Gretchen Andrew’s training in information systems has shaped her use of a diverse web of media strategies, which together constitute her art, in order to exploit the weakness of, most notably, Google’s search engine algorithm. That her approach to being accepted by the art world is so brazenly kitsch, dominated by a Day-Glo cult of herself as a standard-bearer for overlooked, stereotypically feminine craft activities, is only the most visible aspect of a broader strategy of search engine optimization. Visibility is the crucial mechanism for increasing her online profile, yet it is really the most superficial aspect of an approach to natural language data designed to convince machines that what is written for them is in fact written for humans. As she says herself, “The internet cannot parse desire, it only measures relevance.” What this means in practice is that Google will interpret a desire — say, to exhibit at the Whitney Biennial — as though it has actually happened, with the software collapsing the boundary between aspiration and accomplished fact.

Google AI heavily favors any content that speaks the language of SEO. I use a form of poetic SEO that uses interlinking, but also just straight-up human language that speaks both to humans and computers. (Gretchen Andrew)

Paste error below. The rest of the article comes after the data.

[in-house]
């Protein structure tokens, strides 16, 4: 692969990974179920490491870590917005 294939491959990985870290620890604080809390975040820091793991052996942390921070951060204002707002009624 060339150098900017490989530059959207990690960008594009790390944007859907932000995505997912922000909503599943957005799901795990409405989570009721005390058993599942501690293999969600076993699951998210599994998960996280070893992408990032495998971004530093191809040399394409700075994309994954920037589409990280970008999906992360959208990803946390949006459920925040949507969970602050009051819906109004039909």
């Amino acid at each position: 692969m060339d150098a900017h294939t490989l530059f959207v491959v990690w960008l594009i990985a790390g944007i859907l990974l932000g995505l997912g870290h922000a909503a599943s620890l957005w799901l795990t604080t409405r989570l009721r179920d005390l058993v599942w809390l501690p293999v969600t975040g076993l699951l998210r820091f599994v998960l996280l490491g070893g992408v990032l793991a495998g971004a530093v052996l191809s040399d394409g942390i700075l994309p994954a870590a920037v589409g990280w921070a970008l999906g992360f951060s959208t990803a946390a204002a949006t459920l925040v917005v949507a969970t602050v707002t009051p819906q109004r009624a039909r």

For her work Cover of Artforum (2020) she utilizes a separate website titled “Cover of Artforum Net Art Vision Board,” loaded up for the benefit of Google with epithets reiterating her desire to be equated with “Cover of Artforum” ad nauseam. Such a blatant tactic is, however, not enough in itself to convince Google it’s not being tricked (author’s note: she hasn’t yet made the cover of Artforum). The search engine needs new information that it thinks people may need, and values large volumes of text that are unique and read naturally. Andrew therefore cribs passages from other articles relating to, for example, Frieze Los Angeles or the Whitney Biennial and restructures them into a new, ostensibly relevant, highly functional input:

Whitney museum new York is one; her life-size ester casts of abandoned article of furniture speak obliquely to the continued Yankee housing crisis, nevertheless attain a form of strange autonomy by virtue of their compelling, lurid color gradients. Even though Trump and Trumpism ar nearly physically palpable, the artists additionally manage to evoke the means that migrant histories are written and overwritten, whereas suggesting that border politics are predicated upon a form of collective paranoid dissociation. [sic] (Gretchen Andrew)

Gretchen Andrew, Whitney Biennial 2019, 2019. Net Art vision board. Courtesy of the artist.